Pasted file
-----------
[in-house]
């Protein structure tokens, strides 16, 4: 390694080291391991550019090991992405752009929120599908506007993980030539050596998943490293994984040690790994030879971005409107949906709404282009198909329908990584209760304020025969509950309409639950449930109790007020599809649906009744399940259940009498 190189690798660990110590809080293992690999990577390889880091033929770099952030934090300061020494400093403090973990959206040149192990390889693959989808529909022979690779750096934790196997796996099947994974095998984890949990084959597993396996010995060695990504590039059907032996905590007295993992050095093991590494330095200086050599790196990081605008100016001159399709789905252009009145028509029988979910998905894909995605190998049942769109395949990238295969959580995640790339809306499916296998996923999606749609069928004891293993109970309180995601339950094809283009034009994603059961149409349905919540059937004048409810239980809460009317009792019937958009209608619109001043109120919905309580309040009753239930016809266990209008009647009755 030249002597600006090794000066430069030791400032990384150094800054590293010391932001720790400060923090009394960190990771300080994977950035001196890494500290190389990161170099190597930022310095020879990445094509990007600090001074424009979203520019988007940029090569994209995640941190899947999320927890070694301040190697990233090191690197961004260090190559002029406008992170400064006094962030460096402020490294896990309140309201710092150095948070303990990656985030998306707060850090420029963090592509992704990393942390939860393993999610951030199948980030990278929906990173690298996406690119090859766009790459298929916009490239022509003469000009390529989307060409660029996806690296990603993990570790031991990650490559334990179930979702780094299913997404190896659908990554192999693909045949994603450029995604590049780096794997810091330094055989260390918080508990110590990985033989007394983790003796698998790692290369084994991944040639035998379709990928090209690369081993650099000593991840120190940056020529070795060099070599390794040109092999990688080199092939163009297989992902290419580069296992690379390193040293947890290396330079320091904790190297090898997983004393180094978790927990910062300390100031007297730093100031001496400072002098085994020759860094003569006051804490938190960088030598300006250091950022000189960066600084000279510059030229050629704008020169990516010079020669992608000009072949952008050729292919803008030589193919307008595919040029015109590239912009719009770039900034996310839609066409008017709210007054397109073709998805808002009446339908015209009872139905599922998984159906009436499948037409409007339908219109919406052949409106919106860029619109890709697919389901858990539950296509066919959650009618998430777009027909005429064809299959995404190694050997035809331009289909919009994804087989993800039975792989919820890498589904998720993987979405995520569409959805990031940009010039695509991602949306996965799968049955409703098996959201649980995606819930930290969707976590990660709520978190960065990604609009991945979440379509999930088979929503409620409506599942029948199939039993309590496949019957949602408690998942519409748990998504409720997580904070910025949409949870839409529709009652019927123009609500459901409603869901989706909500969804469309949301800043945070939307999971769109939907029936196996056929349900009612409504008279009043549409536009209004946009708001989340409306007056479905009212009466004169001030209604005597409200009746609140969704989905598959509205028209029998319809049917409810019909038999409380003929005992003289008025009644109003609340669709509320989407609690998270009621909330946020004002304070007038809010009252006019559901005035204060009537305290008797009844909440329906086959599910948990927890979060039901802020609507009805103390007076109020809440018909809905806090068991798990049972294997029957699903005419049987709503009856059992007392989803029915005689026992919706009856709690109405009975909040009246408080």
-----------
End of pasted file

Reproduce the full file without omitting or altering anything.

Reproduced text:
[in-house]
């Protein structure tokens, strides 16, 4: 390694080291391991550019090991992405752009929120599908506007993980030539050596998943490293994984040690790994030879971005409107949906709404282009198909329908990584209760304020025969509950309409639950449930109790007020599809649906009744399940259940009498 190189690798660990110590809080293992690999990577390889880091033929770099952030934090300061020494400093403090973990959206040149192990390889693959989808529909022979690779750096934790196997796996099947994974095998984890949990084959597993396996010995060695990504590039059907032996905590007295993992050095093991590494330095200086050599790196990081605008100016001159399709789905252009009145028509029988979910998905894909995605190998049942769109395949990238295969959580995640790339809306499916296998996923999606749609069928004891293993109970309180995601339950094809283009034009994603059961149409349905919540059937004048409810239980809460009317009792019937958009209608619109001043109120919905309580309040009753239930016809266990209008009647009755 030249002597600006090794000066430069030791400032990384150094800054590293010391932001720790400060923090009394960190990771300080994977950035001196890494500290190389990161170099190597930022310095020879990445094509990007600090001074424009979203520019988007940029090569994209995640941190899947999320927890070694301040190697990233090191690197961004260090190559002029406008992170400064006094962030460096402020490294896990309140309201710092150095948070303990990656985030998306707060850090420029963090592509992704990393942390939860393993999610951030199948980030990278929906990173690298996406690119090859766009790459298929916009490239022509003469000009390529989307060409660029996806690296990603993990570790031991990650490559334990179930979702780094299913997404190896659908990554192999693909045949994603450029995604590049780096794997810091330094055989260390918080508990110590990985033989007394983790003796698998790692290369084994991944040639035998379709990928090209690369081993650099000593991840120190940056020529070795060099070599390794040109092999990688080199092939163009297989992902290419580069296992690379390193040293947890290396330079320091904790190297090898997983004393180094978790927990910062300390100031007297730093100031001496400072002098085994020759860094003569006051804490938190960088030598300006250091950022000189960066600084000279510059030229050629704008020169990516010079020669992608000009072949952008050729292919803008030589193919307008595919040029015109590239912009719009770039900034996310839609066409008017709210007054397109073709998805808002009446339908015209009872139905599922998984159906009436499948037409409007339908219109919406052949409106919106860029619109890709697919389901858990539950296509066919959650009618998430777009027909005429064809299959995404190694050997035809331009289909919009994804087989993800039975792989919820890498589904998720993987979405995520569409959805990031940009010039695509991602949306996965799968049955409703098996959201649980995606819930930290969707976590990660709520978190960065990604609009991945979440379509999930088979929503409620409506599942029948199939039993309590496949019957949602408690998942519409748990998504409720997580904070910025949409949870839409529709009652019927123009609500459901409603869901989706909500969804469309949301800043945070939307999971769109939907029936196996056929349900009612409504008279009043549409536009209004946009708001989340409306007056479905009212009466004169001030209604005597409200009746609140969704989905598959509205028209029998319809049917409810019909038999409380003929005992003289008025009644109003609340669709509320989407609690998270009621909330946020004002304070007038809010009252006019559901005035204060009537305290008797009844909440329906086959599910948990927890979060039901802020609507009805103390007076109020809440018909809905806090068991798990049972294997029957699903005419049987709503009856059992007392989803029915005689026992919706009856709690109405009975909040009246408080």